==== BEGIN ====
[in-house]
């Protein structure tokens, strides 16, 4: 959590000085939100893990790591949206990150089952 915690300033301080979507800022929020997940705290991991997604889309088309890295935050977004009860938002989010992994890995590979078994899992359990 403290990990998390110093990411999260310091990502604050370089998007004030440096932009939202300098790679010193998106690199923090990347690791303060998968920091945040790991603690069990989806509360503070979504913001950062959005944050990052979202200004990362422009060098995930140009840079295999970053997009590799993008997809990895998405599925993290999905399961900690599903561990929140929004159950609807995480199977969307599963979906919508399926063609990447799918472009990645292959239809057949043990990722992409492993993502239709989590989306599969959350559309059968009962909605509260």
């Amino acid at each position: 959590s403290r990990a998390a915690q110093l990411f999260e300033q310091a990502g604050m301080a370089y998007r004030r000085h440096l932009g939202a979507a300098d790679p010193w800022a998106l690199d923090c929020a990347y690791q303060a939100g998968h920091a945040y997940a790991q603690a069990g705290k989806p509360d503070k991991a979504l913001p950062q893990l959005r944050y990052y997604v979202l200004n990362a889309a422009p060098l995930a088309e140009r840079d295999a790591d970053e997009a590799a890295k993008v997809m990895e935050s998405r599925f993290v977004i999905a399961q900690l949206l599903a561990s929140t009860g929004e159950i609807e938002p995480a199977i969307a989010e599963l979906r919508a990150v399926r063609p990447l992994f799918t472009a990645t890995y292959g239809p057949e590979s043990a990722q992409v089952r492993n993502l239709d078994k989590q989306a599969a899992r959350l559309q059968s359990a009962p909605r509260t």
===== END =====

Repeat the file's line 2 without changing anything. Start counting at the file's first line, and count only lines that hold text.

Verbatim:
């Protein structure tokens, strides 16, 4: 959590000085939100893990790591949206990150089952 915690300033301080979507800022929020997940705290991991997604889309088309890295935050977004009860938002989010992994890995590979078994899992359990 403290990990998390110093990411999260310091990502604050370089998007004030440096932009939202300098790679010193998106690199923090990347690791303060998968920091945040790991603690069990989806509360503070979504913001950062959005944050990052979202200004990362422009060098995930140009840079295999970053997009590799993008997809990895998405599925993290999905399961900690599903561990929140929004159950609807995480199977969307599963979906919508399926063609990447799918472009990645292959239809057949043990990722992409492993993502239709989590989306599969959350559309059968009962909605509260």